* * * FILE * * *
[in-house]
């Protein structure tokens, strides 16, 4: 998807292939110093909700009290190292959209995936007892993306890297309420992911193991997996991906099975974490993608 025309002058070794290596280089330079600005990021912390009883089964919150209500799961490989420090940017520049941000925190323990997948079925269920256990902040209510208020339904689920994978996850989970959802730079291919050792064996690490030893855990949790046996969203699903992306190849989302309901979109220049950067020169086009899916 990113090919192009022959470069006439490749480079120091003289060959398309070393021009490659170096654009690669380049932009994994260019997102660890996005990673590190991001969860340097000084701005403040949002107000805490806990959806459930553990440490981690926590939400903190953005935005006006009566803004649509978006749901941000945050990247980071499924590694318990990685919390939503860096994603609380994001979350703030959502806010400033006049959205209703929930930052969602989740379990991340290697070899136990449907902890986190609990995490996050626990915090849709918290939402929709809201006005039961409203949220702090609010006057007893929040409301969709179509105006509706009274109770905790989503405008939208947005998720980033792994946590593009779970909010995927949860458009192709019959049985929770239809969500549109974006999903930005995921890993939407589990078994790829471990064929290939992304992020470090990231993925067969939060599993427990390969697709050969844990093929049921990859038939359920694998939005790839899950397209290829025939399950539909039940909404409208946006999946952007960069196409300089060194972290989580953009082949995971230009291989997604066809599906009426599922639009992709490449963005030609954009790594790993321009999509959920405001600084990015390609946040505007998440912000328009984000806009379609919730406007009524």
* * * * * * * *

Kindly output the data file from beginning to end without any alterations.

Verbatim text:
[in-house]
């Protein structure tokens, strides 16, 4: 998807292939110093909700009290190292959209995936007892993306890297309420992911193991997996991906099975974490993608 025309002058070794290596280089330079600005990021912390009883089964919150209500799961490989420090940017520049941000925190323990997948079925269920256990902040209510208020339904689920994978996850989970959802730079291919050792064996690490030893855990949790046996969203699903992306190849989302309901979109220049950067020169086009899916 990113090919192009022959470069006439490749480079120091003289060959398309070393021009490659170096654009690669380049932009994994260019997102660890996005990673590190991001969860340097000084701005403040949002107000805490806990959806459930553990440490981690926590939400903190953005935005006006009566803004649509978006749901941000945050990247980071499924590694318990990685919390939503860096994603609380994001979350703030959502806010400033006049959205209703929930930052969602989740379990991340290697070899136990449907902890986190609990995490996050626990915090849709918290939402929709809201006005039961409203949220702090609010006057007893929040409301969709179509105006509706009274109770905790989503405008939208947005998720980033792994946590593009779970909010995927949860458009192709019959049985929770239809969500549109974006999903930005995921890993939407589990078994790829471990064929290939992304992020470090990231993925067969939060599993427990390969697709050969844990093929049921990859038939359920694998939005790839899950397209290829025939399950539909039940909404409208946006999946952007960069196409300089060194972290989580953009082949995971230009291989997604066809599906009426599922639009992709490449963005030609954009790594790993321009999509959920405001600084990015390609946040505007998440912000328009984000806009379609919730406007009524």